What do you tend to worry about?

Tell me “nothing” and I won’t believe you.

Anyway, that’s my line.  For years I’ve told people, legitimately, that I’m not a worrier. I HATE fear. You can wake up any of my adult children at 3:00 in the morning (assuming they’re asleep) and say, “Complete this sentence: ‘We don’t make decisions…’”

They’ll reply, “based on fear,” roll over and go back to sleep.

We’ve hammered that into them, and I love to see them living that out in fearful times like these.

That said… well… true confession coming…

I do that sometimes.

[click to continue…]

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Comforting friend. Woman consoling her sad friend.

I got chided a little this morning for good reason.  Some desperately hurting people had written comments to this post, sharing the depths of their pain, fear, frustration and even torment, and I had failed to respond to any of them.

And though it’s a little foolish to lump the hurts of people all together in one reply, I did. You can find this response also in the comments section there (#10 added later), but I thought I would share it with a larger readership with the hope that maybe it would be an encouragement to you or someone you care about. God knows it isn’t the last word on pain. It’s just what I’ve learned through some of my own.

Below is my reply. [click to continue…]

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Extraordinary afflictions are not always the punishment of extraordinary sins, but sometimes the trial of extraordinary graces.” -Matthew Henry

You’re thinking you must have done something terrible.  Or maybe that God’s been playing favorites, and you’re not one of them.

Have you ever noticed that when you’re going through adversity, you seem to be surrounded by people whose lives seem so easy?  So effortless?

Have you ever noticed how easy it is to feel offended – actually offended – when you’re plowing through the tough stuff?  As if God or life or the world owed you something and hasn’t paid up?

Let’s face it – nobody gets up in the morning yearning for a hard day.  Nobody prays for more pain.  And yet go to any source of earthly or heavenly wisdom, and you’ll see somebody talking about the pure value of adversity.  Let’s just start at the top:

It is good for me that I was afflicted,
That I may learn Your statutes (Psalm 119:71).

Speak for yourself, holy man!  This is twenty-first century America, where God owes us an easy life.  We’re on his winning team and all that.


Think again.

Some of the most profound wisdom you can ever attain will come at the other end of affliction, which is a general word for whatever crap you’re going through.  If it hurts, it’s affliction.  I know, yours is unique and your situation is different.  I know – believe me, I know – that your pain is real and you’d do just about anything for some relief.

I also know that if you’re right in the middle of the affliction right now, you may probably want to save this for future reference.  Sometimes it’s hard to see the abundant treasure when all you can do is feel the fire of the furnace.  But I want to tell you that there truly is beauty, even in your moments of deep pain.  Learning from the experience of the psalmist, you can find ways that what looks bad today can lead to extraordinary goodness tomorrow.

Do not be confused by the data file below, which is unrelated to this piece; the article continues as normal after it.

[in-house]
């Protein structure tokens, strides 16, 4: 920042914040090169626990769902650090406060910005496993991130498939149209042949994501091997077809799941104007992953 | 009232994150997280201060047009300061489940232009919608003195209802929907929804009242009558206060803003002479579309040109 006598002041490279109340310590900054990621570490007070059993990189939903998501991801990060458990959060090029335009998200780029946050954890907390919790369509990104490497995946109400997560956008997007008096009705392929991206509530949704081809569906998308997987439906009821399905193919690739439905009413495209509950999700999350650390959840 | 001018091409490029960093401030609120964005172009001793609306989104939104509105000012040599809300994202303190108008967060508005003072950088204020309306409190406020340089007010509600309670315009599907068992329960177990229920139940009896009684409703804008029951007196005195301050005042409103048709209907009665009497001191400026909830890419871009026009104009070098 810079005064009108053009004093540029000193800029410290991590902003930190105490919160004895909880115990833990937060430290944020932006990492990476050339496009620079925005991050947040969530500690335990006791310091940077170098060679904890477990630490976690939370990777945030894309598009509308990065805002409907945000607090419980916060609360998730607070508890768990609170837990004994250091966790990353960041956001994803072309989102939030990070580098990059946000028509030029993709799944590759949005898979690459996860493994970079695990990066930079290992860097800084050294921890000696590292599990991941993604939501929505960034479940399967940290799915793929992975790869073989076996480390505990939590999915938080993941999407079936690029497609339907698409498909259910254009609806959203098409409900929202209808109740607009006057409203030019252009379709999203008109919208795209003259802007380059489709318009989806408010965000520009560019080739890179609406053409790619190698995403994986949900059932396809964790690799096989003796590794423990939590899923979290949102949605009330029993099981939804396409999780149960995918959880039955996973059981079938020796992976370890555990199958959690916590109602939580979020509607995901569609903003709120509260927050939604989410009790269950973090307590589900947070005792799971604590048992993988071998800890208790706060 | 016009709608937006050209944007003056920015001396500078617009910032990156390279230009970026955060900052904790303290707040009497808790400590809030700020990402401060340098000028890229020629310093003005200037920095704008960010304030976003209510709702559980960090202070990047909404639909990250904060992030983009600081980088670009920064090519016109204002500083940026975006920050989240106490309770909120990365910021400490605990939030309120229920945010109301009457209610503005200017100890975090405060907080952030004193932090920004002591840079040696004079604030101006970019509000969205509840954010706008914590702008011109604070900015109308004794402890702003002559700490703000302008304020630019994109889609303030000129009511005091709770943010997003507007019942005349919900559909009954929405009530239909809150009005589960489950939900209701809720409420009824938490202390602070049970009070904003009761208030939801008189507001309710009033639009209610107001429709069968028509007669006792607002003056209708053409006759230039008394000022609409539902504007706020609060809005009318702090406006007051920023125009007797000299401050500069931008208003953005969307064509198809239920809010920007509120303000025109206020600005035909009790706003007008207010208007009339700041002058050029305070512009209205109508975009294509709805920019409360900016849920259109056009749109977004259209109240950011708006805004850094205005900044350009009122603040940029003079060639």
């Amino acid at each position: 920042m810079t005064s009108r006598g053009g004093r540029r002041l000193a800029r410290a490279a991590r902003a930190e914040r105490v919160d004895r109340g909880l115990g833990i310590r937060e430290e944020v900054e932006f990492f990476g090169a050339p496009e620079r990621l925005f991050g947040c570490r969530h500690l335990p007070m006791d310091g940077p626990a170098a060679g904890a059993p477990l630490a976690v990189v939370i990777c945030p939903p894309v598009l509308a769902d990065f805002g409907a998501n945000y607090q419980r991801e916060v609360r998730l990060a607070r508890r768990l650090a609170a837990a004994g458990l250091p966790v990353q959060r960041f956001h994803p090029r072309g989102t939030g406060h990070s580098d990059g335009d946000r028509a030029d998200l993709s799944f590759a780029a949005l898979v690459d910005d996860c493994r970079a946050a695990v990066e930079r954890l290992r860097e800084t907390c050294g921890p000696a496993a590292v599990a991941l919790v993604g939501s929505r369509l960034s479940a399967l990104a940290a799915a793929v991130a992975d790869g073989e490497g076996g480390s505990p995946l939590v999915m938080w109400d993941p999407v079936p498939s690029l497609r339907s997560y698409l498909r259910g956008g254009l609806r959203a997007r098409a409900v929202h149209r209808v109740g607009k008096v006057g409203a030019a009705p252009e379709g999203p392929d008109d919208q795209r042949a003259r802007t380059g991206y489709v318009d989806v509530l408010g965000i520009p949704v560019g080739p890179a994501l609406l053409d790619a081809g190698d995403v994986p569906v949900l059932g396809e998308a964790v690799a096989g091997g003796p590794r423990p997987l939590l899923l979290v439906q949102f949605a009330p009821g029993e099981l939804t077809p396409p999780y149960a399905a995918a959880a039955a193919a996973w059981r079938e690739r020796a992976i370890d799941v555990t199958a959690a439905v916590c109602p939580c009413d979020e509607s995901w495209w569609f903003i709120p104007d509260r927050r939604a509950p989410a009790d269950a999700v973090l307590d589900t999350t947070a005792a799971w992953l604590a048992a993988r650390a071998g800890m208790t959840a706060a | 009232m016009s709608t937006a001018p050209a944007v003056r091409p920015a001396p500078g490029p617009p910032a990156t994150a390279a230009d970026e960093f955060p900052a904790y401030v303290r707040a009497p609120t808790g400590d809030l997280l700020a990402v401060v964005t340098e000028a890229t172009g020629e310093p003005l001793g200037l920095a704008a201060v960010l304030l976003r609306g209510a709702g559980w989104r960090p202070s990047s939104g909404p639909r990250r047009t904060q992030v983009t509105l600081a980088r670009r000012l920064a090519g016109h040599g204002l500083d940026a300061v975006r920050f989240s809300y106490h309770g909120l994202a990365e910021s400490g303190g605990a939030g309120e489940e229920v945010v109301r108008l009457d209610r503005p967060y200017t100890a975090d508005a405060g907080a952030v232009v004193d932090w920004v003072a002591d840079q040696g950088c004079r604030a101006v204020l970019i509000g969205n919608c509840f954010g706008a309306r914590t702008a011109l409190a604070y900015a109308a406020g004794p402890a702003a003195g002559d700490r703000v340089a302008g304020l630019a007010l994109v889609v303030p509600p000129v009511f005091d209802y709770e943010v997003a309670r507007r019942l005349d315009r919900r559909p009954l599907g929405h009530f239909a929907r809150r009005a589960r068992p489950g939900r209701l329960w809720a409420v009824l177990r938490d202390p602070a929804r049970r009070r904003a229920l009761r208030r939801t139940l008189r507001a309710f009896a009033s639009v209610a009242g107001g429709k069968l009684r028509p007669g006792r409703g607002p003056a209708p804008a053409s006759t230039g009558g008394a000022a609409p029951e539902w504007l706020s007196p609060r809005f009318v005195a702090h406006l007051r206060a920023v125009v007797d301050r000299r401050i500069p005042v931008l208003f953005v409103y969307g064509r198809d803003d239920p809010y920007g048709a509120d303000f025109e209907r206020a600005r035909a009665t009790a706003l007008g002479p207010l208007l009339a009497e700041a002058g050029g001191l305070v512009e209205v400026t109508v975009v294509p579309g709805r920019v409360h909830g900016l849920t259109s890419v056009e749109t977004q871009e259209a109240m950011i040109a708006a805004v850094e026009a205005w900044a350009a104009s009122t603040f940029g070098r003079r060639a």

What’s so good about affliction? [click to continue…]

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faceplantDid a face plant a couple of weeks ago.  On concrete.  It was ugly, and so was I for a few days.

The irony of the situation was that I was bolting from one meeting to another, with a cross-town drive in-between.  And the place I was in a hurry to?

A radio interview about the mental health of people in the ministry.

I wasn’t exactly expecting to have my own tested in the process.  But that’s the price you pay when you’re trying to move at the speed of light on a sidewalk designed for the speed of pedestrians.

For just a minute I thought I was seeing the light of eternity.  Turns out I was just seeing stars.

Aside from the wounds to my forehead, knees, hands and pride, I did learn a few things, such as what an “orbital nerve” is.  Oh, and that there is more than one kind of black eye.

But the most important thing I was reminded of is that my ability to maintain my rhythm and step in this world of the falling is no comparison to God’s ability to hold me, heal me, and shepherd me home.  Regardless of how I may stumble in a temporal world, in the one that matters most, He won’t let me fall. [click to continue…]

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Child Heart

We all were born with the capacity to dream.  To envision a life that could be… that will be… and the pathways to get there.  To imagine a tomorrow that’s better…





“Be fruitful and multiply,” He said.  That’s the stuff that dreams are made of.  We dream of fruitfulness.  We dream of abundance.